Thursday, January 28, 2010
Sunday, January 24, 2010
"Oh Lordy, she's kissing me again?" Puts on tolerant face, eyes at half mast.
Yesterday dawned bright and sunny with 70 degree temperatures, calling us to ride. I got out to Linda's and the wind gusts were blowing us over. Easily 35-40 mph. But, nothing was going to stop us from riding (because of rain, mud and schedules, none of us had ridden in 2 weeks...HORROR!) so we set out and tacked up. Jackson tends to spook when it's really windy, but I thought to myself, "Oh well, he'll have to get over it, and I will too, because WE ARE RIDING!" Other than him trying his, "I'm going to back up so you'll turn around and put me away," antic at the onset, he did great! I just did a few circles to make him think he was getting his way, and then finally just gave him a kick and a stern "Walk On!," and he started walking across the big scary pasture with 3 feet of dried grass.
We rode over to Lorri's to pick her up, but didn't do any arena work or jumping today (OK, I did trot cavaletti) but the wind was miserable and it just wouldn't have been fun to hang out there. Not even for jumping. Lots of nice scary noises to freak Jackson out, but he did well with them all, even the rumble of the tin roof on the barn that would have scared me if I were a horse! Lots of good bomb proofing experiences were going on at Lorri's yesterday, including her husband burning the Christmas tree (yep, in the wind! we all just shook our heads over that one, even his wife...MEN! ;) but of course, it helped that he had been there several times before. Still, I was impressed with his calm, (somewhat on alert, but calm) demeanor and "spook smarts." I usually am prepared to sit at least one big side spook, possible 360, or crow hop a ride. That is just my horse and his breed, and I think I am fairly adept at it. I have never fallen off from one of those...although I almost did yesterday, read on!
Monting from the "off" side. I don't use a mounting block too often, but wanted to start that new experience with a nice leg up!
The three of us decided to head out into the back 40 where we often ride, it offers lots of trees, and just a nice ride. There are some super nice paths to trot or canter and a huge open field for practice and fun. We didn't hit the field due to the wind, but had a nice time the first half of the ride meandering along trails and talking. Lorri's horse Ozzie, (also an AngloArab like Jackson) kept having issues with invisible things on the trail, which Jackson decided not to imitate multiple times, despite being right behind her. That is just Ozzie, and Lorri is such a terrific rider that she is unfazed by her antics.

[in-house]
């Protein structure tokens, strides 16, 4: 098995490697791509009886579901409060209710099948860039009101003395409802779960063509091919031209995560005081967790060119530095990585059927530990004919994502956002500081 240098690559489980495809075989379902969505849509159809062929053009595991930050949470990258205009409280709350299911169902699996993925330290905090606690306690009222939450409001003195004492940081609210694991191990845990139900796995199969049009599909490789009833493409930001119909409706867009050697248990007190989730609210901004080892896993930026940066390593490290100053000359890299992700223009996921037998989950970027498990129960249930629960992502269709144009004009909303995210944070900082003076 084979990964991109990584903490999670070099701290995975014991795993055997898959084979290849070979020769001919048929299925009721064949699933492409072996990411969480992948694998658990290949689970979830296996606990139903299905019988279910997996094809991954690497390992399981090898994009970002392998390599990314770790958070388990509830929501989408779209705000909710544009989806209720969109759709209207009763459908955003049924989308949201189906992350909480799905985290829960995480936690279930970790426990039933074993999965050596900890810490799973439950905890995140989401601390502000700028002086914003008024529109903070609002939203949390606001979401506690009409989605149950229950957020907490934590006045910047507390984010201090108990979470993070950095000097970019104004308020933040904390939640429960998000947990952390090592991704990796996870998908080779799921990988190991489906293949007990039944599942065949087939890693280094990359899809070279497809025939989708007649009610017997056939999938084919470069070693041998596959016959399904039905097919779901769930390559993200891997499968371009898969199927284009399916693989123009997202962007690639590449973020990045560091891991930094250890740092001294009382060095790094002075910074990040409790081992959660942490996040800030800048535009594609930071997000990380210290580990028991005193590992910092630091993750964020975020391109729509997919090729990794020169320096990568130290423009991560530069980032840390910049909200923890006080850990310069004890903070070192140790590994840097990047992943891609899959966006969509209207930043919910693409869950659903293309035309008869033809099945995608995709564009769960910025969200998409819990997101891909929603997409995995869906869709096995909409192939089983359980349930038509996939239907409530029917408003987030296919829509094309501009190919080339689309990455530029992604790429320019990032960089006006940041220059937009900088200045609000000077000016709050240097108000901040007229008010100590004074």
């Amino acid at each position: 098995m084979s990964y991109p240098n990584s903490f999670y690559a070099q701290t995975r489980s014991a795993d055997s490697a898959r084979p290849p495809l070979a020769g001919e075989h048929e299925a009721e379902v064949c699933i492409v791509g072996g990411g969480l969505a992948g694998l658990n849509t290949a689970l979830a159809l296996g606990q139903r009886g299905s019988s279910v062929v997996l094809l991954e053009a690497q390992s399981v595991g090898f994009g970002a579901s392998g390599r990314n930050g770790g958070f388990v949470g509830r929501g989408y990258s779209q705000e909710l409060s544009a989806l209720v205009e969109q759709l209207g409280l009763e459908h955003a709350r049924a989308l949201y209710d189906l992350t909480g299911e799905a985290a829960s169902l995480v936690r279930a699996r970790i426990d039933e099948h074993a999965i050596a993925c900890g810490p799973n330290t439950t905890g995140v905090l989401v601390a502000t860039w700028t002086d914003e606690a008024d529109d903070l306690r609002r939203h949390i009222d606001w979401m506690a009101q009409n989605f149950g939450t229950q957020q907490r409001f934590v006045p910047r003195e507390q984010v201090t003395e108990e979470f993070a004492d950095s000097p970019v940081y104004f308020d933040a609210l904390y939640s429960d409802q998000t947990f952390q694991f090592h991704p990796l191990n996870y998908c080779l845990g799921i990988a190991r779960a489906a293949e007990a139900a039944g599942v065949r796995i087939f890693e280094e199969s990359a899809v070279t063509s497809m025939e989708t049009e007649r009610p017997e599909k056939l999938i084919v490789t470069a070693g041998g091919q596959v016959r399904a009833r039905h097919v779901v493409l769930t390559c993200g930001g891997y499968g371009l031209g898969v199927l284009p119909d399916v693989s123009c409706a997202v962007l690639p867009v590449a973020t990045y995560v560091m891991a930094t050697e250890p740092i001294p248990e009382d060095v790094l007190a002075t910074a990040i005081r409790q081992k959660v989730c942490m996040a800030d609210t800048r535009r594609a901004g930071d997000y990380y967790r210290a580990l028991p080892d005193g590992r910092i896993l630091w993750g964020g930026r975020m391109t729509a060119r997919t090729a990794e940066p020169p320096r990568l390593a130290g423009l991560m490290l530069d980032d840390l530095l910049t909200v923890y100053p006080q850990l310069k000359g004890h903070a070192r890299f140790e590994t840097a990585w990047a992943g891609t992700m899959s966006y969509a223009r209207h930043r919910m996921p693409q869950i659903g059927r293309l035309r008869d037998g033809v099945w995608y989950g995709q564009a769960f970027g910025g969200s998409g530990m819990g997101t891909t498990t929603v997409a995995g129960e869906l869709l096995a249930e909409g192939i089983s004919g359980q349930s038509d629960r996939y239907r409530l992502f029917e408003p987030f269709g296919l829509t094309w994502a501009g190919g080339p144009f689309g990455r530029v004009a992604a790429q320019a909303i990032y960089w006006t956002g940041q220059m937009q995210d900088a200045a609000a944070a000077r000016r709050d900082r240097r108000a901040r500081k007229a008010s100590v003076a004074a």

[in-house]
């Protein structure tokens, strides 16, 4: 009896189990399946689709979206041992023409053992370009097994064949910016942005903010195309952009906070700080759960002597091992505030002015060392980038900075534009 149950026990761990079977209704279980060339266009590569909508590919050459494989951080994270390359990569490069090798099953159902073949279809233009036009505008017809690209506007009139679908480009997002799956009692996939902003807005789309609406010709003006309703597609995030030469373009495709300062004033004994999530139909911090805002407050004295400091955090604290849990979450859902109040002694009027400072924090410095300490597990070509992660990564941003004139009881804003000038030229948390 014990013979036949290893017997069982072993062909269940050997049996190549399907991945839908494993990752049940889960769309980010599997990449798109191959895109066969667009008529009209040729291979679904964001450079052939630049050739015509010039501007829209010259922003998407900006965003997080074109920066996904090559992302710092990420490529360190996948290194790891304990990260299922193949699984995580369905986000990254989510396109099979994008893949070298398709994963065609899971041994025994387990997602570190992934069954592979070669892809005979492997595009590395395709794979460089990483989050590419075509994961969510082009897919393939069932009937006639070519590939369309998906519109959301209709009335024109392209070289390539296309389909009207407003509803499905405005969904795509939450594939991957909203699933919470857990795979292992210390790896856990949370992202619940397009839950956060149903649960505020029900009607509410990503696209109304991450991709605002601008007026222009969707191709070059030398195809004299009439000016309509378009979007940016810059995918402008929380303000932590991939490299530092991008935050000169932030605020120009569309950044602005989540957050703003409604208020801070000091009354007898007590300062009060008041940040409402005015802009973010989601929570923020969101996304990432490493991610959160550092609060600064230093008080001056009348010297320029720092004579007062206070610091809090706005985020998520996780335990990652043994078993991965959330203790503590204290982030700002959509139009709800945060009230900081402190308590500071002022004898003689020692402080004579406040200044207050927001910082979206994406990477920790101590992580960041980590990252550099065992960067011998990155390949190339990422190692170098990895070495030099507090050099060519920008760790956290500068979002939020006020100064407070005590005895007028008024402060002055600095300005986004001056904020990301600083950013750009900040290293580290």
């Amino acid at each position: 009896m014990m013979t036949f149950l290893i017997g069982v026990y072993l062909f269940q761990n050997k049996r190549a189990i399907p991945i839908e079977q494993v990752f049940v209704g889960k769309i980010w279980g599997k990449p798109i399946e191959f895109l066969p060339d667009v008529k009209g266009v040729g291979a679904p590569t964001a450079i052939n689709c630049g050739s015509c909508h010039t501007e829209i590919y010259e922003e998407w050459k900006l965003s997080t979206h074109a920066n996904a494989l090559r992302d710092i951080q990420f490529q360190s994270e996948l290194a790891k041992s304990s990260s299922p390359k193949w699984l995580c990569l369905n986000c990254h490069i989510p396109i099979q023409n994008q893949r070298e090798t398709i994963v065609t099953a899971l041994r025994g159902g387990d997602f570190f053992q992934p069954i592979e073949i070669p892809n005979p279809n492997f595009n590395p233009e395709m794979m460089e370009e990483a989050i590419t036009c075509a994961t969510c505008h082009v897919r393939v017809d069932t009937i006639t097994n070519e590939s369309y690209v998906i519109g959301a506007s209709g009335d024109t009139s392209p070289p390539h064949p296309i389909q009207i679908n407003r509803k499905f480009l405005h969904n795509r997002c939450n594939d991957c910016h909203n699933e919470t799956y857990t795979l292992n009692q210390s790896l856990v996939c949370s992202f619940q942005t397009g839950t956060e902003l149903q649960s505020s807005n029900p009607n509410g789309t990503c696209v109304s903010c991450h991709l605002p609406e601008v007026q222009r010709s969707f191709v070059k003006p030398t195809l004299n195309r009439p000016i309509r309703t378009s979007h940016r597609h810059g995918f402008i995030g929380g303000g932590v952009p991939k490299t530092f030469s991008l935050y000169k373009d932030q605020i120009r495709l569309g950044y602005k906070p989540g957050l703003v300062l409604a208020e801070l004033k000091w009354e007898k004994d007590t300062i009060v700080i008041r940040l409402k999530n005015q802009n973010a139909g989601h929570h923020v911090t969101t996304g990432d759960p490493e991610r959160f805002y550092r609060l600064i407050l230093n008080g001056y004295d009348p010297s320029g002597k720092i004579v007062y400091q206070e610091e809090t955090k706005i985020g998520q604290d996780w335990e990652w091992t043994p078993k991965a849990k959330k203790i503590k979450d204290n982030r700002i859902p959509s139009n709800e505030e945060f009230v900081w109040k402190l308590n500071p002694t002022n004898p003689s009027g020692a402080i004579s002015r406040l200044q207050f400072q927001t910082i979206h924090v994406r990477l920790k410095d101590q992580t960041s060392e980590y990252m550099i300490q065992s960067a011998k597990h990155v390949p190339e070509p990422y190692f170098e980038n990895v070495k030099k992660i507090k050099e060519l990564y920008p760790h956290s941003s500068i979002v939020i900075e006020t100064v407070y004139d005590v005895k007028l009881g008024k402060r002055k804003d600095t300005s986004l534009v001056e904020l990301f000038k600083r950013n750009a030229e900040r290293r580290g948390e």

So we got to the point in the ride where we decided to go at a nice pace and trot for a couple of miles. Through trees, sharp turns, up and down ditches, through water, all kinds of fun stuff. Jackson still wasn't having any part in Ozzie's antics, just being my sane reliable mount. YAY! Then we came around a bush, and Ozzie dropped her left back hip and just moved out to the side. Huge side spook, or whatever you want to call it! Assuming Jackson was not going to imitate it, I didn't expect it, but I guess the back burner in my mind said, "Hang on!" cause darned if Jackson didn't imitate the very same movement! I sat it and lost a stirrup, but I was thinking while it happened, "Hmmm. What's the best way to fall off here?" I have less weight and more inner core muscles to thank, (or heck, maybe just luck) for sticking it! And then the culprit of the spook showed himself. Linda's dog Zelbar had gotten loose and skulked after us, making his appearance known in a sly way...
Linda on Traveler her new 3 year old QH/TB
So, once that got sorted out we had a pleasureable, uneventful rest of our ride. Oz proceeded to make Lorri work, especially when we put Jackson in the lead; she believes that since mares RULE and all geldings DROOL, she should be in the front. She will let Jackson ride abreast of her, but she wants to be in charge. Jackson could care less. He loves to be the one forging the trail, but he gives to bossy mare Oz easily, he just doesn't care that much! Lorri cracked me up. She made a comment, saying, "How do we have the same breed of horse, and yours is so sane? He never spooks!" This was after the spook with the dog, but she is correct. Jackson doesn't have half the issues with MONSTERS that Ozzie does. Who knows? Ozzie is a gem in the arena to take a dressage lesson on, but she can be hell on the trails. Lorri handles her fine, and you can often hear a giggle as they are disappearing around the corner at a full out gallop or some other crazy gait, so I think they are a match made in Heaven! Me, I'll stick to my horse on the trails, and ride Oz in the arena! :)